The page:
Firstly let’s briefly brush up our understanding of the concept of Artificial Intelligence. Artificial Intelligence, in layman’s terms, is basically the simulation or imitation of human intelligence to use it in machines and program them to think in terms of humans and to mimic their actions.
The term can also be applied to define any machine or software which manifests traits that are associated with the human mind. The AI algorithms can tackle learning, perception, problem-solving, language-understanding and logical reasoning.
You can gain a better understanding of Artificial Intelligence by referring to our other blogs.
Generally being early embracers of most new technologies, Banks leverage AI particularly in their front office (conversational banking), middle office (anti-fraud) and back office (underwriting).
Following are some areas where Artificial Intelligence has been of prestigious value in the Banking sector.
We’ve all come into contact with Chatbots at some stage or the other such as while accessing e-commerce websites, while reaching out to customer support or while booking hotels or flights for travel (Read What are the roles, opportunities and challenges posed by Big Data in Tourism?)
Chatbots are AI-enabled conversational interfaces. They can handle compelling conversations on behalf of the bank with millions of consumers, at a fraction of the cost. They possess the potential of bolstering the bank’s customer’s experience and its convenience.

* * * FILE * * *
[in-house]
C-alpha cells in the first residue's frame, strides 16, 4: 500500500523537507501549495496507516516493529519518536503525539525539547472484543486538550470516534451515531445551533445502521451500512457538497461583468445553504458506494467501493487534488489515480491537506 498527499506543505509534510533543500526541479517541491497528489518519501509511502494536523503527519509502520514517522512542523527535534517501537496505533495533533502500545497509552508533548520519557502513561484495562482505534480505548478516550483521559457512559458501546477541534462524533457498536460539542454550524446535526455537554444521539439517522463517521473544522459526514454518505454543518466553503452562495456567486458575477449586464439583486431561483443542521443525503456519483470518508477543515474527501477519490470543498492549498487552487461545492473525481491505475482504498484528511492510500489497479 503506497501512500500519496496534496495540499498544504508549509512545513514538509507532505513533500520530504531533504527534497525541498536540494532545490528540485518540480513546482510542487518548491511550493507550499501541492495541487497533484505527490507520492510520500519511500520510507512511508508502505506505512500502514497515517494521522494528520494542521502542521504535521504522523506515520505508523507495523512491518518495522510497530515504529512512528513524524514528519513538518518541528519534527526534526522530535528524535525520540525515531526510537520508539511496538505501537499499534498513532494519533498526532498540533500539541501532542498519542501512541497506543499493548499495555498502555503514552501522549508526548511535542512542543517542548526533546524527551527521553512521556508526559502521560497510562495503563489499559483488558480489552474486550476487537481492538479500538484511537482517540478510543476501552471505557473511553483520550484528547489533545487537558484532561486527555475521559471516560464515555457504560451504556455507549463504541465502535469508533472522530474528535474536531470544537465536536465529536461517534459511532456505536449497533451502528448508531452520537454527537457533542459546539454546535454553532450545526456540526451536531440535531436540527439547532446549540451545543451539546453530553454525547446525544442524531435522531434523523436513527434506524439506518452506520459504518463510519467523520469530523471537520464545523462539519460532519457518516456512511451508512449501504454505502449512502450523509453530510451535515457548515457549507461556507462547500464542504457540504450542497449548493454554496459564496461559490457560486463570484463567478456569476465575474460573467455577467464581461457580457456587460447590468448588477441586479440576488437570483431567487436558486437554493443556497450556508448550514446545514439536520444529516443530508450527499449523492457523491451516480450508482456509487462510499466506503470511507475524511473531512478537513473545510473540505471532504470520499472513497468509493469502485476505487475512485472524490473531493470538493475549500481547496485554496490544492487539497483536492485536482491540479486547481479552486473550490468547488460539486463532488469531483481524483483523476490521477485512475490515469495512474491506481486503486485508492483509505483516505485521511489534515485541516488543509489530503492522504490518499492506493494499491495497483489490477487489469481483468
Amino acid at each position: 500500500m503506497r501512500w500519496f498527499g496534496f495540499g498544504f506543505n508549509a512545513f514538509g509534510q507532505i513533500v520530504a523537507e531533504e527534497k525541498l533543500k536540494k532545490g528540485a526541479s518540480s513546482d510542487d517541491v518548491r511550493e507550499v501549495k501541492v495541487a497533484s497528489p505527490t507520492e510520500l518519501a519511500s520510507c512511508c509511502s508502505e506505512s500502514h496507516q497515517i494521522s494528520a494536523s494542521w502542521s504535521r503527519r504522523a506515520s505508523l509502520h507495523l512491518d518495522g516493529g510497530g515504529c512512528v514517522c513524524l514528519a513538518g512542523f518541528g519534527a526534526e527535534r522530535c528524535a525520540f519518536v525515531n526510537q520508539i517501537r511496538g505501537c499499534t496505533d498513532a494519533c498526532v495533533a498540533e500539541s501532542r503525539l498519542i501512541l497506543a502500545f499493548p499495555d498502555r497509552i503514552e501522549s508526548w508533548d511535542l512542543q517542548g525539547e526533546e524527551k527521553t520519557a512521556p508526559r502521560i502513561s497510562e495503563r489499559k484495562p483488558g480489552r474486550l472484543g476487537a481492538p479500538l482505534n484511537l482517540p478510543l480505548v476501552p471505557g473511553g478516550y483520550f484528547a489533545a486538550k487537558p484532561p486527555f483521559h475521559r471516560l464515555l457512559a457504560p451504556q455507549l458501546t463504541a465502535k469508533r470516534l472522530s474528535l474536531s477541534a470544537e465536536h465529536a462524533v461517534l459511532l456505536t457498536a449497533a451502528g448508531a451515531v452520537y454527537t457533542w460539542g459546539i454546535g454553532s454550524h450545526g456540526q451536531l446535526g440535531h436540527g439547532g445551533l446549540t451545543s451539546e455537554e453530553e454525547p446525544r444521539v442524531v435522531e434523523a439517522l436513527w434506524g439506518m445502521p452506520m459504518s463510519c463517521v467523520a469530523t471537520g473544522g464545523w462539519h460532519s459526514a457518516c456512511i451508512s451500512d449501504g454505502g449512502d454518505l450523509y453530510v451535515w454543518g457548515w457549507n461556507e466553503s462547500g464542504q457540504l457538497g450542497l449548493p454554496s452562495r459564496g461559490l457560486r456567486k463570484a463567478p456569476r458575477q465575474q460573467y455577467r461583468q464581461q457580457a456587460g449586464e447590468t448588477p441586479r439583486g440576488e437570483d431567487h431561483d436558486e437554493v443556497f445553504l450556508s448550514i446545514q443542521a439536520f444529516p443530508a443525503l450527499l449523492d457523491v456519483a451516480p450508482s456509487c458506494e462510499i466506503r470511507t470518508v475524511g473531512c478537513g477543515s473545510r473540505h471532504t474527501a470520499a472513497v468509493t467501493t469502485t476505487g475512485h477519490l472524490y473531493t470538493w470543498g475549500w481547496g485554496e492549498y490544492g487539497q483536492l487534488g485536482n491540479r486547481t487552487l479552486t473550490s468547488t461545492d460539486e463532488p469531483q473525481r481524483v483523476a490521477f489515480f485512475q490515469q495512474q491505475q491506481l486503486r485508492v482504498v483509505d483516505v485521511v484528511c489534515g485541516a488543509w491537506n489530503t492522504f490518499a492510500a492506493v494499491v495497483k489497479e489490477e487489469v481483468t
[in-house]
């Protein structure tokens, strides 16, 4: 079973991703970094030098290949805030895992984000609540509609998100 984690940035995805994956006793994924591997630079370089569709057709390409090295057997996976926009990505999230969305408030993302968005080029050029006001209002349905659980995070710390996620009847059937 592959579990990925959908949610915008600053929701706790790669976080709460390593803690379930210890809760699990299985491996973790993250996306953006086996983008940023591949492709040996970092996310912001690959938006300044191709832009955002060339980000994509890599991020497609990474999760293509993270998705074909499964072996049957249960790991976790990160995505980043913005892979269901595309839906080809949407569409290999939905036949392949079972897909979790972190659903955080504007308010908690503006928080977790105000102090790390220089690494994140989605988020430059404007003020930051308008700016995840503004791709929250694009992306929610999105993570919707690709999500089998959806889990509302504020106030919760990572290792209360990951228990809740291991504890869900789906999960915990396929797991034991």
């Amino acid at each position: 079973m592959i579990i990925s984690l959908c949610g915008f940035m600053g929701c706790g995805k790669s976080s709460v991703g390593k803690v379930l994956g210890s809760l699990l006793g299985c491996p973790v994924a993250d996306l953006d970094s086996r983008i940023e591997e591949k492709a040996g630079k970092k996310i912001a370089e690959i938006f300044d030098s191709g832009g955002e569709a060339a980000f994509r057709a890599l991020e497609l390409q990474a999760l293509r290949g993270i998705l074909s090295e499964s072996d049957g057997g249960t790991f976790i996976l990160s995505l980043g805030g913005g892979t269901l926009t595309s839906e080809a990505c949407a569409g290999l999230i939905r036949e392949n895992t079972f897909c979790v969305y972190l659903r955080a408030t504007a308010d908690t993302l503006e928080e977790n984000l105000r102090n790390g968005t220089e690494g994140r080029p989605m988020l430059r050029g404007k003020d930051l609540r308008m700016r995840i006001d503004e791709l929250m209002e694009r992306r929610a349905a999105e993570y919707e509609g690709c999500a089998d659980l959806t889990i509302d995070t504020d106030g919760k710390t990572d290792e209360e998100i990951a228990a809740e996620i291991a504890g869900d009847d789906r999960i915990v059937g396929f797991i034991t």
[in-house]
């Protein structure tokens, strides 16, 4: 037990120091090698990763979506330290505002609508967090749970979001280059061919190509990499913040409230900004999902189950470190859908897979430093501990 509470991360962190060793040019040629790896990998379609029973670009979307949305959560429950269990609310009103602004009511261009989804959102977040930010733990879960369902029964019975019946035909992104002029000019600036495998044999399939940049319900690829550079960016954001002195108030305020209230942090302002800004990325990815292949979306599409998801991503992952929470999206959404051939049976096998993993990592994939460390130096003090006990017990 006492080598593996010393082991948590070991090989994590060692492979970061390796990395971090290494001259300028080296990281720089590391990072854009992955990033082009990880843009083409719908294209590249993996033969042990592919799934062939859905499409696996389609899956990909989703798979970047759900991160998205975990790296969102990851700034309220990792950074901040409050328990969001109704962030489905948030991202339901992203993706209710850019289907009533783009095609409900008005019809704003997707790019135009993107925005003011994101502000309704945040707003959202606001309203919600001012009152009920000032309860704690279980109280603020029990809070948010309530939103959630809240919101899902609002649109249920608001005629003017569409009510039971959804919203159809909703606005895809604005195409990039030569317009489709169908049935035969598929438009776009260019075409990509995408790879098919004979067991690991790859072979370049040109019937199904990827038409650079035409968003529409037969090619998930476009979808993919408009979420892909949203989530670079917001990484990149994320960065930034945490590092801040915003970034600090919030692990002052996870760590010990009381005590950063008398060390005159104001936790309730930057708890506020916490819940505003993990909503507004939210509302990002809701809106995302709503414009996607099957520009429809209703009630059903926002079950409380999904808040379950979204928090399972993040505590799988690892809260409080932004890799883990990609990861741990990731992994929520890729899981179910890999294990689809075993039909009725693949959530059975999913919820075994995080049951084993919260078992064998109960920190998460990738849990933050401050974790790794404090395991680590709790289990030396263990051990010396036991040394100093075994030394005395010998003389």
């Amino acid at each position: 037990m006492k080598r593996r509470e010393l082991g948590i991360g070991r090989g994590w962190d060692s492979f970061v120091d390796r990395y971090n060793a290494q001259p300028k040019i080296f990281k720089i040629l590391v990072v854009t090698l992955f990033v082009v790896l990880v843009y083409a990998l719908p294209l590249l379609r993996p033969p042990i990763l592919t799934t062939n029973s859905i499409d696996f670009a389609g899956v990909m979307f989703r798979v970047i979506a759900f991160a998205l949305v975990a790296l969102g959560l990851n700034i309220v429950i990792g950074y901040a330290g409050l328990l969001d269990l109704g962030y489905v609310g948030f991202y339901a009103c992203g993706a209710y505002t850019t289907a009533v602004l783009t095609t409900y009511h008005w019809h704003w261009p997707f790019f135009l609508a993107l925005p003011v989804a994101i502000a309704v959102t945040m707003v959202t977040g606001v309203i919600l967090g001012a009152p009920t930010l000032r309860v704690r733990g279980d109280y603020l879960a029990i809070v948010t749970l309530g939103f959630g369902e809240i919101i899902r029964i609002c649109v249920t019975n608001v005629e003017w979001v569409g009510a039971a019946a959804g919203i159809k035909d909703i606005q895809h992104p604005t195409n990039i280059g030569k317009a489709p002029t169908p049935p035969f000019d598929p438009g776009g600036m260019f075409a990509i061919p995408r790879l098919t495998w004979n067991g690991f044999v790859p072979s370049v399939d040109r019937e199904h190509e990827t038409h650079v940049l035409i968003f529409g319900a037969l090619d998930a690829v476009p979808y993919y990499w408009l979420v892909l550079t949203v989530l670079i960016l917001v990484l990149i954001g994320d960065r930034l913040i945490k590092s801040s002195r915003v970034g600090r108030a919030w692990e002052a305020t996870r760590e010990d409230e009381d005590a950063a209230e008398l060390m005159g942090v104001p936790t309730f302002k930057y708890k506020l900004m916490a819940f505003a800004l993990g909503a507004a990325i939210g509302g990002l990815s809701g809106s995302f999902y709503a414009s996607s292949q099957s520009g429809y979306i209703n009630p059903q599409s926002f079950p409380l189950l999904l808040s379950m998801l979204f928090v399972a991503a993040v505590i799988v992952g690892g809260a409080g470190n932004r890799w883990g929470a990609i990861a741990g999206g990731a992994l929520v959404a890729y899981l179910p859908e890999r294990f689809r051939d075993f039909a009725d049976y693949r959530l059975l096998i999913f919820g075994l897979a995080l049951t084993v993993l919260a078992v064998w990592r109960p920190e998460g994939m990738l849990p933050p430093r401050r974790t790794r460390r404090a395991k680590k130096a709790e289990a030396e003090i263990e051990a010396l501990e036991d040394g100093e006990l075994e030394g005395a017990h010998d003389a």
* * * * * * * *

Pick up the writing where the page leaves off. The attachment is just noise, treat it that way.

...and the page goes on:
With people no longer holding the time and patience to be physically present at the bank for all tasks and also in cases where the banks are closed, the chatbots step in to serve as the saviours. Their 24x7 availability and efficient customer service make them an excellent apparatus for the sector. Chatbots also assist customers in seeking their transaction details and all additional services that they are eligible to receive. They are programmed to comprehend the customer’s requirements and offer them the appropriate response.
An example of a popular AI Chatbot is virtual financial assistant Erica, introduced by Bank of America. Erica plays a crucial role in fulfilling the bank’s customer service requirements through numerous ways, be it by sending notifications to customers, providing balance information, sharing money-saving tips, providing credit report updates, facilitating bill payments and helping customers with simple transactions, etc. The chatbot’s capabilities have recently been expanded to help clients make astute financial decisions, by providing them with personalized and proactive insights.